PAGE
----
Fluoride in drinking water linked to thyroid issues, weight gain AND depression
A new report linking fluoride with a higher incidence of underactive thyroid suggests that the negatives of adding it to drinking water may outweigh the dental health benefits.
A survey of GP practices across the UK, conducted by the University of Kent, revealed that people living in areas of high fluoridation were 30% more likely to suffer the effects of an underactive thyroid, which can lead to fatigue, depression and weight gain, particularly in women.
According to lead author Professor Stephen Peckham, the findings should be cause for alarm: “The difference between the West Midlands, which fluoridates, and Manchester, which doesn’t was particularly striking." he said.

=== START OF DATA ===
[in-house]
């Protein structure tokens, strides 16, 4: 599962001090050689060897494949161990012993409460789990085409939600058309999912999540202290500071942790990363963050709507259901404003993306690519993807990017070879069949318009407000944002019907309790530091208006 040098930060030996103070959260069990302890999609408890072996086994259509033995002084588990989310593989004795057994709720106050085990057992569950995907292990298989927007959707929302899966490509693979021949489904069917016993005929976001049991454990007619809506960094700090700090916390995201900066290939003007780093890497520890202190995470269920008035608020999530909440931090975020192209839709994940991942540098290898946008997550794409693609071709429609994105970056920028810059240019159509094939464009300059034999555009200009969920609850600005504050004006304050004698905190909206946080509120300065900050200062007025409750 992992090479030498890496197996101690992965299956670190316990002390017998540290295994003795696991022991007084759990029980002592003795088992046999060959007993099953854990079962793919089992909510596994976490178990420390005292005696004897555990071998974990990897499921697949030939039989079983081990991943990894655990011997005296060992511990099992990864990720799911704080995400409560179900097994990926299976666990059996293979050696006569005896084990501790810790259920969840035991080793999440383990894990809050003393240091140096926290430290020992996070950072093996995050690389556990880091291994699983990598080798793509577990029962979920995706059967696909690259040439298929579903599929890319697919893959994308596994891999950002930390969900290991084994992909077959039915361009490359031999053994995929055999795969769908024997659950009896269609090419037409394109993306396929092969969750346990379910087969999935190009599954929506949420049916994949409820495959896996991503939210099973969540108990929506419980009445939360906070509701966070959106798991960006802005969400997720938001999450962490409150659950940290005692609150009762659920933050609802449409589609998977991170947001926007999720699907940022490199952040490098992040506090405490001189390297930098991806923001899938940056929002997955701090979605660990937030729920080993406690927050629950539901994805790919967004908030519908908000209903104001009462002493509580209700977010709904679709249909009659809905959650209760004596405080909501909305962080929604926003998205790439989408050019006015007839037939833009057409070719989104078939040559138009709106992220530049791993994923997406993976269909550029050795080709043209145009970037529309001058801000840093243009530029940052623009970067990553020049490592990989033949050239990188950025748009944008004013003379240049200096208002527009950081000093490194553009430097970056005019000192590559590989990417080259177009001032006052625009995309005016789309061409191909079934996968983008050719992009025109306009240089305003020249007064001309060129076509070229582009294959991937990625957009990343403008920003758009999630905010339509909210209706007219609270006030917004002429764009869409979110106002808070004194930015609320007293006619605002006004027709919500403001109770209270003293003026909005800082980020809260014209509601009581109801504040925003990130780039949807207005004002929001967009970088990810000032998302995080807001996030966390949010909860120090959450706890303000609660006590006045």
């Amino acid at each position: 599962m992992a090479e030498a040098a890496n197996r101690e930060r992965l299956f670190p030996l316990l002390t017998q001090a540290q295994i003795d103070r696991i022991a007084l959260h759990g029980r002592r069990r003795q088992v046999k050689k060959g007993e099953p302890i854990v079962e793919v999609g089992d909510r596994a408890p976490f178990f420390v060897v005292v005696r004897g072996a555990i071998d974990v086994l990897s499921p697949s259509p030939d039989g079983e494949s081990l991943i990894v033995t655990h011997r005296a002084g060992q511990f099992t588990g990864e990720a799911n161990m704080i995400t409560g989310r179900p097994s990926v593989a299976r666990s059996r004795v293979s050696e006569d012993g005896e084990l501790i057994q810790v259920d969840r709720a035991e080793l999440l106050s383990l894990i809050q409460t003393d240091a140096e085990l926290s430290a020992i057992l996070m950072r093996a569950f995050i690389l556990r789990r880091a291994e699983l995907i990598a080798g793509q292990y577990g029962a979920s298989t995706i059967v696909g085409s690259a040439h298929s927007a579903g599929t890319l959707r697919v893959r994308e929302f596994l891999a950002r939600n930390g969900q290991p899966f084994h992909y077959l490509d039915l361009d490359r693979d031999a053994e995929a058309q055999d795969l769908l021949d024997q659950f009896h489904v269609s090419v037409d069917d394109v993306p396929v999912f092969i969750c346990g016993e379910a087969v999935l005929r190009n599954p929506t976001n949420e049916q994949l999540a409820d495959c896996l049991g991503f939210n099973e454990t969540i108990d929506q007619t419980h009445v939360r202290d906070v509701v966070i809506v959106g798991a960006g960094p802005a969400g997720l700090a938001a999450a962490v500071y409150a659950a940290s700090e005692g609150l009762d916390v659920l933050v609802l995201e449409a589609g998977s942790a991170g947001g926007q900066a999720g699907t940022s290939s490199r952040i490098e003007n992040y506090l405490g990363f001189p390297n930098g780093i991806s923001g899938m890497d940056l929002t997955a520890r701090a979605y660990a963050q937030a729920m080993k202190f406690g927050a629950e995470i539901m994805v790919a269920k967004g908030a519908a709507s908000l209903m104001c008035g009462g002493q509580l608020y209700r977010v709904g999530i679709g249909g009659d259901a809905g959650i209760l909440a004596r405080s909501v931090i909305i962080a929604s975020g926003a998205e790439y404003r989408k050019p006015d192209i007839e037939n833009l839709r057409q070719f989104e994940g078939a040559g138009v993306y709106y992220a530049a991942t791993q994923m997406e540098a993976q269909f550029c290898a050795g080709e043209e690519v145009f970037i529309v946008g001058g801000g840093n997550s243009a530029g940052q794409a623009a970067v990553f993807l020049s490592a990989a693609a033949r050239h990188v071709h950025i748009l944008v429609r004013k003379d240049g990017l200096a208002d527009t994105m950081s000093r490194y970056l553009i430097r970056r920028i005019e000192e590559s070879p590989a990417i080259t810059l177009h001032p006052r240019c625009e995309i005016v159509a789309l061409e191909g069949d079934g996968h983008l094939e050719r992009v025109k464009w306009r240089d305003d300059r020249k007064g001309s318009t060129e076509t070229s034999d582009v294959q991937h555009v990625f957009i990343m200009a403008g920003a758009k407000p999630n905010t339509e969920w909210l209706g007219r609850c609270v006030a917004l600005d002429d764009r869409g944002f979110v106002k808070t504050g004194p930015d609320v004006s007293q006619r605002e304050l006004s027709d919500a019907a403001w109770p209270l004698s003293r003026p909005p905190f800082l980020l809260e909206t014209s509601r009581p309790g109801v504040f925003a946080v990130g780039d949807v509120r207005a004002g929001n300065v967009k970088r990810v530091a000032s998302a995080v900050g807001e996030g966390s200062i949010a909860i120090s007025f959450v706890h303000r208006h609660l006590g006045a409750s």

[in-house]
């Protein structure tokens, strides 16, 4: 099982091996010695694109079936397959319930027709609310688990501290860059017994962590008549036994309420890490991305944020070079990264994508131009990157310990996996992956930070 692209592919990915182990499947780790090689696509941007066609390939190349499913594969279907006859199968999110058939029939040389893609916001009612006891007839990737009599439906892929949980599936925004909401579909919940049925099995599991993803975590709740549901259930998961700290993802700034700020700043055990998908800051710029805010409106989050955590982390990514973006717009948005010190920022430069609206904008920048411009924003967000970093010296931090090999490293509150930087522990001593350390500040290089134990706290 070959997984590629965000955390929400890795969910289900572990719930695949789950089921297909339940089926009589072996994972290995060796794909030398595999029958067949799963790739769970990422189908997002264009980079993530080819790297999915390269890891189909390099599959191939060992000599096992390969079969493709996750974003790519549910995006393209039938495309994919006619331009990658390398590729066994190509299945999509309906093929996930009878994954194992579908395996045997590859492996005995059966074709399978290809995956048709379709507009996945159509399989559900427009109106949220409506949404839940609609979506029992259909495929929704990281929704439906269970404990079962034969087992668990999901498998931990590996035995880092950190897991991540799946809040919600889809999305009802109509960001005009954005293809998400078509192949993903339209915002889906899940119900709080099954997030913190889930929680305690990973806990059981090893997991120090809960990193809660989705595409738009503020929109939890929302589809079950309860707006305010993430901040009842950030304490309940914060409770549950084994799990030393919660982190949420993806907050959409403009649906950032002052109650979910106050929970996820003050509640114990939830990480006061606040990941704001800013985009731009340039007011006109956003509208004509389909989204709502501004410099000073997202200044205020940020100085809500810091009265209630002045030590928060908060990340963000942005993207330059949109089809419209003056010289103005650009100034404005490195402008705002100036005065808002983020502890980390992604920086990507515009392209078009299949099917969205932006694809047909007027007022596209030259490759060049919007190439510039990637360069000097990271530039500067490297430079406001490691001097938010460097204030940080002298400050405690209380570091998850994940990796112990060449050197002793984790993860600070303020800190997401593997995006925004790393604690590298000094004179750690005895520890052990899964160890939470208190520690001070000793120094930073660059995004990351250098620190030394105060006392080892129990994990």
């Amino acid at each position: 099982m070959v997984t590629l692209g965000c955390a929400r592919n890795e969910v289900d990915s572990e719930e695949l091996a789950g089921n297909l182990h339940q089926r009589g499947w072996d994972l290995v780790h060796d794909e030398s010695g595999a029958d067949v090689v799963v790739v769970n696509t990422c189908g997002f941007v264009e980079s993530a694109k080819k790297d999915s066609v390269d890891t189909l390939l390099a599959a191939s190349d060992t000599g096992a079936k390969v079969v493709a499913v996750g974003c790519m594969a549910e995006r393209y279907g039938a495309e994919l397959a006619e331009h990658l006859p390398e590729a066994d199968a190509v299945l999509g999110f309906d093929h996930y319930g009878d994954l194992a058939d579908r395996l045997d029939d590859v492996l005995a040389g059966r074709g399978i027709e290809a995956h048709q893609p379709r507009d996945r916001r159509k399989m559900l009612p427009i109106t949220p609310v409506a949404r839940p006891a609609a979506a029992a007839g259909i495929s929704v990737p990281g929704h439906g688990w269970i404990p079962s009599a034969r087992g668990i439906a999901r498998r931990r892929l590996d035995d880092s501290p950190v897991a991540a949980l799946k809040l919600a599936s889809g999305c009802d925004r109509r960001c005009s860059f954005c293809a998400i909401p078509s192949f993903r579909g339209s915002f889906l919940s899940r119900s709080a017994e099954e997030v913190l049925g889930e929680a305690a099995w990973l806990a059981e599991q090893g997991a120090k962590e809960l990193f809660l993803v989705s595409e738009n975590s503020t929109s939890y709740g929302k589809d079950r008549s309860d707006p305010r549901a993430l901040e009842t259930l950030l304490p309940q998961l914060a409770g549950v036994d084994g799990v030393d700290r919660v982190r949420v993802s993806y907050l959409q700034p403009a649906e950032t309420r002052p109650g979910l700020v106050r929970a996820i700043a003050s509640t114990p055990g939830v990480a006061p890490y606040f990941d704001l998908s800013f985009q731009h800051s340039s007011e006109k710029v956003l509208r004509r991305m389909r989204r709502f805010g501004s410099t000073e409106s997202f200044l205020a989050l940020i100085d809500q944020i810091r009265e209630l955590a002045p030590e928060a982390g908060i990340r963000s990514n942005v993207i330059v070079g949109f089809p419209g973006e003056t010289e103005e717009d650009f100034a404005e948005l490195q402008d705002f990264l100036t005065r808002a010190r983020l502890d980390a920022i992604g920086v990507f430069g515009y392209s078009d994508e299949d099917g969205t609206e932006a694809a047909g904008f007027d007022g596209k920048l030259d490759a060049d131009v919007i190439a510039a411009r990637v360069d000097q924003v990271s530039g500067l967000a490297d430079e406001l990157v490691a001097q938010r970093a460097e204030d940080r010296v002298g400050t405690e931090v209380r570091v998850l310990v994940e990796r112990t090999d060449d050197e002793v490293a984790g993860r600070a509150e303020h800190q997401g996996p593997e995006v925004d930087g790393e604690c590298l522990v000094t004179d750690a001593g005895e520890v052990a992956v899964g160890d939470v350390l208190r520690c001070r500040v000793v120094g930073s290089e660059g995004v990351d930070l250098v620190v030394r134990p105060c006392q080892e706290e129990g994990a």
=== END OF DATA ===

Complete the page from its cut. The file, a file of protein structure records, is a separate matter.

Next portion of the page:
Ireland is the last EU country still adding fluoride to drinking water. The level has been set at between 0.6-0.8 mg per litre, an amount deemed optimal for protecting the nation's oral health.
The University of Kent study showed a 30% higher incidence of hypothyroidism in GP practices located where fluoride levels in excess of 0.3mg per litre.